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Published April 11, 2018
Published April 11, 2018
Mink Mingle via Unsplash

Over the years, I’ve had the wonderful opportunity to test, sample, and play with a variety of different products, both as a professional and as a consumer. What’s always been the most interesting, due to its versatility and constant advancement, is the texture and consistency of certain products. From silky soft to watery and granular, a product’s true identity starts with its texture. Let’s first take one step back and distinguish a product’s timeline from a marketing standpoint. Once the product is conceived and ready to roll out to the public, how does it get seen? According to Datamonitor Consumer Surveys, most innovations go unnoticed and they never have the opportunity to be discovered in a way that they should. With that in mind, it’s very important for brands to differentiate themselves and engage with consumers.

According to industry expert Belinda Carli, sensory experimentation is the primary purchase driver in beauty. She explains that, “with increasing competition in this sector, sensory now matters more than ever to help a consumer really fall in love with every aspect of your product. What consumers can touch, smell, and see about a product matters before and, in the long run, often as much as how well a product works. With so many products, and so much choice focussed on sensory, it is important to captivate your target market from that very first touch through to everyday use. It’s almost as important now as how well the product actually works!”

Datamonitor also looked at the importance of sensory product benefits in the choice of skincare products across various countries, and the below illustrates this:

Understanding how to reinforce the connection between product and consumer is key to driving more experimentation and therefore product purchase. It is important to enhance the connection between the product and user and drive experimentation through multi-sensory experience including textures and scents, packaging, and digital tools.

According to Mintel, the emergence of multi-sensory experiences in the beauty market connects the product to the consumer in an increasingly engaging way. A connection between product and consumer encourages greater experimentation and builds an emotional bond to create deeper, more memorable experiences as consumers can get closer to their products through smell, touch, and feel. Unusual textures, mood-changing fragrances, and interactive packaging offer strong ways to draw users closer to their products.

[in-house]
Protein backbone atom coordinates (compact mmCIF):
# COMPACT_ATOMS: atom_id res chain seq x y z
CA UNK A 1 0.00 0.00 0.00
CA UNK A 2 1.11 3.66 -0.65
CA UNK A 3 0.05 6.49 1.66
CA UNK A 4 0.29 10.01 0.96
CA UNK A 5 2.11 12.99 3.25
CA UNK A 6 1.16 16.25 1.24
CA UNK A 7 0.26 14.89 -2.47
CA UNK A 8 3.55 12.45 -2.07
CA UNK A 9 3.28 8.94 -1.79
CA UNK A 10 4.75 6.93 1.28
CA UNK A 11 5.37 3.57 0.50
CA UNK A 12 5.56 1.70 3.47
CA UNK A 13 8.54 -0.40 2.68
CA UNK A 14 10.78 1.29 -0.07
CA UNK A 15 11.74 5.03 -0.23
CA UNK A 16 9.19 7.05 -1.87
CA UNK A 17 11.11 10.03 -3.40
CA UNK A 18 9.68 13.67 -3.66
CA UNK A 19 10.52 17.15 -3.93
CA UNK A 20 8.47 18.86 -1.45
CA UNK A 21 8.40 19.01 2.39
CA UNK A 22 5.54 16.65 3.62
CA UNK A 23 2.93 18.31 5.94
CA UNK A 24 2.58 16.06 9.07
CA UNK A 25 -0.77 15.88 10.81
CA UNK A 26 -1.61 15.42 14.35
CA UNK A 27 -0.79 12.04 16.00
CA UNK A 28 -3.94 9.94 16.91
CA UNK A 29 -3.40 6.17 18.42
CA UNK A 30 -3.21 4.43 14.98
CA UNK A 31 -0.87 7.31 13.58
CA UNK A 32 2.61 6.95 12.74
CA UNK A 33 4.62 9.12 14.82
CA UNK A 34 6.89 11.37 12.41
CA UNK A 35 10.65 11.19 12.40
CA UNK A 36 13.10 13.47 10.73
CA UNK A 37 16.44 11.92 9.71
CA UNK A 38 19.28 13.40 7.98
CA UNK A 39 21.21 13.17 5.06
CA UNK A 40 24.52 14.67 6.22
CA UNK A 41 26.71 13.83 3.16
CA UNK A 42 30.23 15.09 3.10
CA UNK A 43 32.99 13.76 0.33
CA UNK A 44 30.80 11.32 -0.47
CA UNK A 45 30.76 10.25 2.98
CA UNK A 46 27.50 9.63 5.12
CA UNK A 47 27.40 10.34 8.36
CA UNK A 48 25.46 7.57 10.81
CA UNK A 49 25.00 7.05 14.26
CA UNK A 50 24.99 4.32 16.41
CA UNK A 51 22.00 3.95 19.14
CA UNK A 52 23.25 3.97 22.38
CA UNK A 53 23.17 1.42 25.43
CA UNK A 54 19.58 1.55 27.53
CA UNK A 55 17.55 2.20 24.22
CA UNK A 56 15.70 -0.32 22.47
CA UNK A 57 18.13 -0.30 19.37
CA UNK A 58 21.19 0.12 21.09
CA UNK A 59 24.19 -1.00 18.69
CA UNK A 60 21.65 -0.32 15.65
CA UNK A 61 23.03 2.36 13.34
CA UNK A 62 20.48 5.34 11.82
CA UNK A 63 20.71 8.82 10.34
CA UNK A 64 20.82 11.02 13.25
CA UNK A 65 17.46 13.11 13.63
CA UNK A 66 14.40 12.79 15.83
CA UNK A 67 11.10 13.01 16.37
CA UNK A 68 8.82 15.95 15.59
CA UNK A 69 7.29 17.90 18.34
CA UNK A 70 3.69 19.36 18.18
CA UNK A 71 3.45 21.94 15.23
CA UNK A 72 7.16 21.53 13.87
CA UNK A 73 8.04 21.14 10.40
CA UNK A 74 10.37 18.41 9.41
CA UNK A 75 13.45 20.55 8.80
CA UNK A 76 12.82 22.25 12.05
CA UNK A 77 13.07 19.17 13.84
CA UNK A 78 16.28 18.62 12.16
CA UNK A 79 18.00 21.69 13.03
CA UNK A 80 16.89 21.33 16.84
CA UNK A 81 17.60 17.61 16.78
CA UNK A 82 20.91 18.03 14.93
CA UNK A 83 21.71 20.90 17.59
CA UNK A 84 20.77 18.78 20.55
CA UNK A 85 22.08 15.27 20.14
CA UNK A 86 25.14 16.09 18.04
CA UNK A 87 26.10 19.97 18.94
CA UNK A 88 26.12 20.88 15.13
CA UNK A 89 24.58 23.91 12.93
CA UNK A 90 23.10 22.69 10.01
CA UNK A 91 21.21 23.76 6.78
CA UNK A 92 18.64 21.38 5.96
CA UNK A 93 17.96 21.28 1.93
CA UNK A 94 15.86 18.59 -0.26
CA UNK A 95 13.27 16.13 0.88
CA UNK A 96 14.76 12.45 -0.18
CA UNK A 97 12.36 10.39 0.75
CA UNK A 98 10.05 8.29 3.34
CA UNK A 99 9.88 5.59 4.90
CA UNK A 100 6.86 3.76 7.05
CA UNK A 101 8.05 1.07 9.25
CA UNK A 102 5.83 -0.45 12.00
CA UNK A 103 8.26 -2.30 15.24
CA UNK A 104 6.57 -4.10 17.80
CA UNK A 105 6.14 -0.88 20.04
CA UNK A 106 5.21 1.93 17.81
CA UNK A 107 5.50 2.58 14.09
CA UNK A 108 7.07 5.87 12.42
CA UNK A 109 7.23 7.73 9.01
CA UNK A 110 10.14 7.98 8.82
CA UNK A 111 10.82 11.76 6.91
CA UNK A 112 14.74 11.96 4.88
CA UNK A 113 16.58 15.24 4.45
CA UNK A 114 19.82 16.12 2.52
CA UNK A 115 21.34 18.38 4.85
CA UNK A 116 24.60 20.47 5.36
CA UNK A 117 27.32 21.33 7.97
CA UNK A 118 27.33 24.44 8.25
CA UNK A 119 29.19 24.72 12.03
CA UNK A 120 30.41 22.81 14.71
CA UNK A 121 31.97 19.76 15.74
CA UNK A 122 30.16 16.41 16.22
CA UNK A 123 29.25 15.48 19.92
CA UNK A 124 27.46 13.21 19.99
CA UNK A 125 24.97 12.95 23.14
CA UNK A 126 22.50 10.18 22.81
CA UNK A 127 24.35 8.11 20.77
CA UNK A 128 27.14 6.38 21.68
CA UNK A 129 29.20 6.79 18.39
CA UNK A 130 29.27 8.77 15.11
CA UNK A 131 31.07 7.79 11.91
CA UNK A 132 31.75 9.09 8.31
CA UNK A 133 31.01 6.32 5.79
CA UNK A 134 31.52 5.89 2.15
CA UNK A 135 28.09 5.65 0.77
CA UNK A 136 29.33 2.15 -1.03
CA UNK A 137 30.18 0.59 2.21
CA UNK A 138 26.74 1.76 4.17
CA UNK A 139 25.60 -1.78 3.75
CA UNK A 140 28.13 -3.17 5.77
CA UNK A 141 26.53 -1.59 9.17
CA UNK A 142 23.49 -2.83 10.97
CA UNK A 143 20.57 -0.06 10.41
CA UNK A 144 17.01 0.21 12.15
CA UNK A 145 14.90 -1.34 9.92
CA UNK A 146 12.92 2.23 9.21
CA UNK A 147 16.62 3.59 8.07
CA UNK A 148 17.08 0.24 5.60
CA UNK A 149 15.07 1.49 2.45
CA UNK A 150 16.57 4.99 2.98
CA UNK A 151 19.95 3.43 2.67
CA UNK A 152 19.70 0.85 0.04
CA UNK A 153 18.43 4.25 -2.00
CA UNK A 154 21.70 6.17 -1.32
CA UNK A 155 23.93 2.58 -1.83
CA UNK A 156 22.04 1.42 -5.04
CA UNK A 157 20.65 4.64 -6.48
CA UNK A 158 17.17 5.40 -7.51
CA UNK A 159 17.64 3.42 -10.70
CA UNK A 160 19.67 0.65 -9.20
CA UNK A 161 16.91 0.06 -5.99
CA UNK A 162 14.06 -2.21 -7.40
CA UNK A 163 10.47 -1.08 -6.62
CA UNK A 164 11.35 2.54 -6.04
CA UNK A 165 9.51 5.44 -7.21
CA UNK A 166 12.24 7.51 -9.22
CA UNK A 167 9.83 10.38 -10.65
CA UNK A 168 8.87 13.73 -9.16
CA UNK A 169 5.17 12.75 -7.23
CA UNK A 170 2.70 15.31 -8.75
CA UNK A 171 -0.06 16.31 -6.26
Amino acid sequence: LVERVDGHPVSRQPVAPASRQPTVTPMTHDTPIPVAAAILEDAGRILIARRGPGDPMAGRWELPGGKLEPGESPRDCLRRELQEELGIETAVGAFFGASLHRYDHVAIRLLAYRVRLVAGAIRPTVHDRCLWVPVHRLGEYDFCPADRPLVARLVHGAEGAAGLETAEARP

Another channel a brand must consider is how transformative textures can help brands create that “wow” factor for consumers.

Dr. Andrea Mitarotonda, the Chief Research & Innovation Officer at Neal’s Yard Remedies, explains that, “if referring to textures that change upon application, then this is something that may have benefits from a marketing point of view (the sought-after WOW effect) but also from a skin point of view. As an example, transforming facial cleansers that feel like a pampering and rich oil when applied onto the skin and transform into a light and easy-to-rinse milk upon application of water (e.g. when rinsed off). Also, relatively new creams that behave like a water-in-oil emulsion when applied (i.e. rich, protecting, pampering) and then transform into an oil-in-water emulsion at absorption stage (i.e. light and easy to absorb).”

Understanding that texture plays a key role in a product will ultimately provide a brand with alternative channels to market a product and help drive the conversation towards the benefits as a supporting property.

Read Part I of the product development texture series here.


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